Sallie Mae began as a federal entity designed to market loans to students across the United States. Today it is a privately owned company well known as a lender to students throughout the U.S. Sallie Mae distributes and holds more student loans than any other lender in the country; as such, Sallie Mae loans are often the subject of consolidation packages.
Sallie Mae Loans
Sallie Mae loans are typically used by students who require additional funding once all other options have been exhausted. Students who turn to scholarships, grants, work-study programs, private funding and federal loans first, but are still not able to cover all the expenses involved with college tuition, books and accommodations, often turn to private lenders like Sallie Mae. Sallie Mae private student loans allow borrowers to defer payments until after graduation, have no initiation fees, and can be obtained in amounts up to the entire cost of annual tuition plus expenses.
Federal Direct Consolidation
Federal Direct Consolidation Loans help to combine multiple loans into one, eliminating separate payments and simplifying the process. Federal Direct Consolidation Loans are available to all students holding Subsidized and/or Unsubsidized Stafford Loans, Direct PLUS Loans, Federal Supplemental Loans for students, Federal Perkins Loans, Federal Health Education Assistance Loans and Federal Nursing Loans. If you have already consolidated your federal loans in the past, you may also be able to re-consolidate and add other outstanding federal student loans using a Federal Direct Consolidation Loan. Since Sallie Mae is no longer a federally owned entity (since 2004), Sallie Mae student loans are not eligible for Federal Direct Consolidation. They are, however, eligible for consolidation with private lenders.
Sallie Mae loans can be consolidated by a private lender like a bank or credit union. Some benefits of private consolidation are the reduction of interest rates below those of the original loan and the opportunity to remove cosigners (like parents) from the loan so they are no longer liable for repayment. The latter can be requested after you have demonstrated your ability to pay on your own, typically with a 24-month period of on-time payments. Read the fine print when consolidating your Sallie Mae loans with a private lender. Some lenders charge origination fees, percentages or even penalties for payments made prior to the stated due date of your package.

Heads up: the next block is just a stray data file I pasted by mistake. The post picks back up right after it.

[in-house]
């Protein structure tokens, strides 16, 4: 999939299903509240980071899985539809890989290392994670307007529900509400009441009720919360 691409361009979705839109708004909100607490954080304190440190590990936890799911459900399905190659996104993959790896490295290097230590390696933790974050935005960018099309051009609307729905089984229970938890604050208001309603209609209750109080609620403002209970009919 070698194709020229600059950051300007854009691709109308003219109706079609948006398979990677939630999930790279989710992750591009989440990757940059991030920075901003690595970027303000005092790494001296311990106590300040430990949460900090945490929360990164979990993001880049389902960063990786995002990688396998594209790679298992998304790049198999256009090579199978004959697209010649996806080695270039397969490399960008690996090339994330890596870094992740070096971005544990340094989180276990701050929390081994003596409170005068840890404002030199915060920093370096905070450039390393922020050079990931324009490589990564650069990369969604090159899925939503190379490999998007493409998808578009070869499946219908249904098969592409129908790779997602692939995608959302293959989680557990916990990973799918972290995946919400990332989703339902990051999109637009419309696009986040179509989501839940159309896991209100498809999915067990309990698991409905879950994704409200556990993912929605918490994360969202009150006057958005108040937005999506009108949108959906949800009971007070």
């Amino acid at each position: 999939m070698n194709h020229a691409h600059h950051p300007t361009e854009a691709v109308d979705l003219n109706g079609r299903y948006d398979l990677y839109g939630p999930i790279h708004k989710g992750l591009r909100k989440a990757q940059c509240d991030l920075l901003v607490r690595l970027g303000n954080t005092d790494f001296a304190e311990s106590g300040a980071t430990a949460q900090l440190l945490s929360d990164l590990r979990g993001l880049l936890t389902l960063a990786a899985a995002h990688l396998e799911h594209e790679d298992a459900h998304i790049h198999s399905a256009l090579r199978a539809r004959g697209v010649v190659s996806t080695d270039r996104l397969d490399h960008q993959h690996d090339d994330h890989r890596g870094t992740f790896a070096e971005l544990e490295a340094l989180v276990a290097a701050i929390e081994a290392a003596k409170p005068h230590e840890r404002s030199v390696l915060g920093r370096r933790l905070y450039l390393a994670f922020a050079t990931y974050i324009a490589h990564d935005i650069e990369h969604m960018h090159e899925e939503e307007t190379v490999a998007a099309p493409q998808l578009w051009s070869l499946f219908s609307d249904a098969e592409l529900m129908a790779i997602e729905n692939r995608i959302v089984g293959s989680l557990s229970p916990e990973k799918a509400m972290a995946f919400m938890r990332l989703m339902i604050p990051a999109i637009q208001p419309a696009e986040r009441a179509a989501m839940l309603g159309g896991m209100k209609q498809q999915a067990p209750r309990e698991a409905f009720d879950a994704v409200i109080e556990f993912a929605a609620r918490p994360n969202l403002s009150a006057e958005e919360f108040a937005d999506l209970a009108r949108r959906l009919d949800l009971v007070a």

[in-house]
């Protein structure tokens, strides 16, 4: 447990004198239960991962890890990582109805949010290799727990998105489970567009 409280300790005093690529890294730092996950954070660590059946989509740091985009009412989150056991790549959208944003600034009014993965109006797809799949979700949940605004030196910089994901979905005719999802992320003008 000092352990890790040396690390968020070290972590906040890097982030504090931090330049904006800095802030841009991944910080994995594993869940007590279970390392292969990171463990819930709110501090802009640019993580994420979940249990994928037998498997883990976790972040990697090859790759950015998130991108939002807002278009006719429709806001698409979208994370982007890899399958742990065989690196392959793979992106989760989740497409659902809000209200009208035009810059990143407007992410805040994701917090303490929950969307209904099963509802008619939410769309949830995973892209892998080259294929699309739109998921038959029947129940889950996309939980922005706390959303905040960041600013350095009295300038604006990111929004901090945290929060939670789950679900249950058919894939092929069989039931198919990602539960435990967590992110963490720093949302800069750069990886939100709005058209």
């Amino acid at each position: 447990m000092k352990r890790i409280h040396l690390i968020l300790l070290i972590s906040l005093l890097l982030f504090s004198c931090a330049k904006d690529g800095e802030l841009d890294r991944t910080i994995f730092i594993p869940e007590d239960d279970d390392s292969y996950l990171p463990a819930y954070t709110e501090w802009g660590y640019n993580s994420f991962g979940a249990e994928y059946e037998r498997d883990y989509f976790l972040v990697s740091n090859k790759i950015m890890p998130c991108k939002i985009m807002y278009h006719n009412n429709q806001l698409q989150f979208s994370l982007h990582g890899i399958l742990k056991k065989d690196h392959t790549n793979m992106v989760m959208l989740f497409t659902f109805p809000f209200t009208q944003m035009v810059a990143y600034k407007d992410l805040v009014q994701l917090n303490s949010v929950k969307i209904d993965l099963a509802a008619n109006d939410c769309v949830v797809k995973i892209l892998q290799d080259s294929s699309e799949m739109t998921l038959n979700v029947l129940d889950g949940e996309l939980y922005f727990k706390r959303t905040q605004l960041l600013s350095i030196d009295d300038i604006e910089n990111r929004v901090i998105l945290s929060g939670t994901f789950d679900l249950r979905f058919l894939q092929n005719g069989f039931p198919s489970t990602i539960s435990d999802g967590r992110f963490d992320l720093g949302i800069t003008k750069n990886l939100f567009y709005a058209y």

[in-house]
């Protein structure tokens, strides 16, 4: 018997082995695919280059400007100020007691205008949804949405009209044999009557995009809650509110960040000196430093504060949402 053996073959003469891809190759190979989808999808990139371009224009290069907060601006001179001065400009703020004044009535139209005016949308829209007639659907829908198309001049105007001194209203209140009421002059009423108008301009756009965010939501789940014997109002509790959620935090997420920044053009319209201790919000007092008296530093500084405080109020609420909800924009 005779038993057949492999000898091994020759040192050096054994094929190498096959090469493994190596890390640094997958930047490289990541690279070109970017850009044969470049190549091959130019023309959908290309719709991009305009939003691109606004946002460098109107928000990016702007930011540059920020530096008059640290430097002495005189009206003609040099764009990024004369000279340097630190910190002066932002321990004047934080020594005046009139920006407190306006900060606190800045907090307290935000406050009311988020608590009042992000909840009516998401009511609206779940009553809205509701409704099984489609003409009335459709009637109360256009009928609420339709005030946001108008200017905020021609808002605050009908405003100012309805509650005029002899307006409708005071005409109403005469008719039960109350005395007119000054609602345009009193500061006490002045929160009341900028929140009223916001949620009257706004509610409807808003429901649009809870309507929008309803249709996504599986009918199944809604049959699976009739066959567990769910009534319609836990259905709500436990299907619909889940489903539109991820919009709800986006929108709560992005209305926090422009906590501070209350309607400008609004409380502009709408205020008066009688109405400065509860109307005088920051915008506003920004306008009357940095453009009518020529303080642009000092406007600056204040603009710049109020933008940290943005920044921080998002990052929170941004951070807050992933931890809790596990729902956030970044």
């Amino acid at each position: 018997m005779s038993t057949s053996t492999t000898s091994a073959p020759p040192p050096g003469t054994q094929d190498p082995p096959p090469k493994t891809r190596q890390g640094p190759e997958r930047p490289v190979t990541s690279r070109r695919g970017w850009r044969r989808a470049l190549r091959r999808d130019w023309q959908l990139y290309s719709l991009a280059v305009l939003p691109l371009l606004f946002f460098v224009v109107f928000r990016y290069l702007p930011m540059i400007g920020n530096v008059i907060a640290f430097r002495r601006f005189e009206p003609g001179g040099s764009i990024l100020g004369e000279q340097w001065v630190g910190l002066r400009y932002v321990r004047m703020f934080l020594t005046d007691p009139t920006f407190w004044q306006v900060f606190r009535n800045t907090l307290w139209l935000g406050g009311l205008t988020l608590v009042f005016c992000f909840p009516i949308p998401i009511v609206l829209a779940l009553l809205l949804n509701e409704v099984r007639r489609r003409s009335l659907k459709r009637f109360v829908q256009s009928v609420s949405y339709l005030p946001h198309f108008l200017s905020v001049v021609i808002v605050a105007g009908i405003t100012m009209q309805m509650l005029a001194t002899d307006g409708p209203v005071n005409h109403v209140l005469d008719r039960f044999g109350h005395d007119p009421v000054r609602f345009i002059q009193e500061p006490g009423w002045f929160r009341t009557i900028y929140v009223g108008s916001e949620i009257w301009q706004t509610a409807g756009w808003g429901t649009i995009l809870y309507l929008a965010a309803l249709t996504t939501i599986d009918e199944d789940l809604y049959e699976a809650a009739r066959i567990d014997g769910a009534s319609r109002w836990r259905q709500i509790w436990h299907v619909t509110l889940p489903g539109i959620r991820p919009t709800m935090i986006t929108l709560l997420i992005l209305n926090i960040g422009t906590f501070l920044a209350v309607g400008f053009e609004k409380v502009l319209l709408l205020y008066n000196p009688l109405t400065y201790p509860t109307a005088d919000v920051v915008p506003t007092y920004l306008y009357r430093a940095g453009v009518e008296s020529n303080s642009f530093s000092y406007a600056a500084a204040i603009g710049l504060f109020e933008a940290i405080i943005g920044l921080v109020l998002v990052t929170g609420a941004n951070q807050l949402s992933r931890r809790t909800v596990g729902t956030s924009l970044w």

Whatever type of student loans you have and whatever form of consolidation you end up signing up for, certain dangers must be taken into consideration. The extended payback period and lower monthly payments associated with consolidated loans is what attracts many students to the process in the first place. These elements can cost you more over the life of the loan, however, since a longer payback period means more payments and more interest paid. In addition, there is no grace period associated with most loan consolidation programs including the Federal Direct Consolidation Loan. This means that once you finalize the consolidation process, the payments begin the very next month. The typical loan is not due until six months after graduation or whenever enrollment falls below part-time status.
- Forbes: Tips on Consolidating Student Loans
- Fin Aid!: Largest Education Lenders
- US News: U.S. News University Directory Student Loan Ranger 4 Reasons to Consolidate Your Student Loans
- U.S. Dept of Education: Direct Consolidation Loans (traditional)
- Sallie Mae: Undergraduate Student Loans
- TIME Magazine: Why Sallie Mae Should Change Its Name
- Comstock Images/Comstock/Getty Images
- Laws Regarding Student Loan Deferment
- How to Lower Student Loan Debt
- Can You Go to College & Still Receive Finiacial Aid Even Though You Owe Prior Student Loans?
- What to Do When Your Mortgage Is Rejected
- How to Obtain a Loan While in a Debt Agreement
- What Is Unmanageable Debt?
- Can My Boyfriend's Taxes Be Garnished for My Defaulted Student Loan?
- What Kind of Loans Can a Single Full-Time Student Receive?
- How to Draw the Maximum Student Loan
- How Does Student Loan Discharge Affect Credit?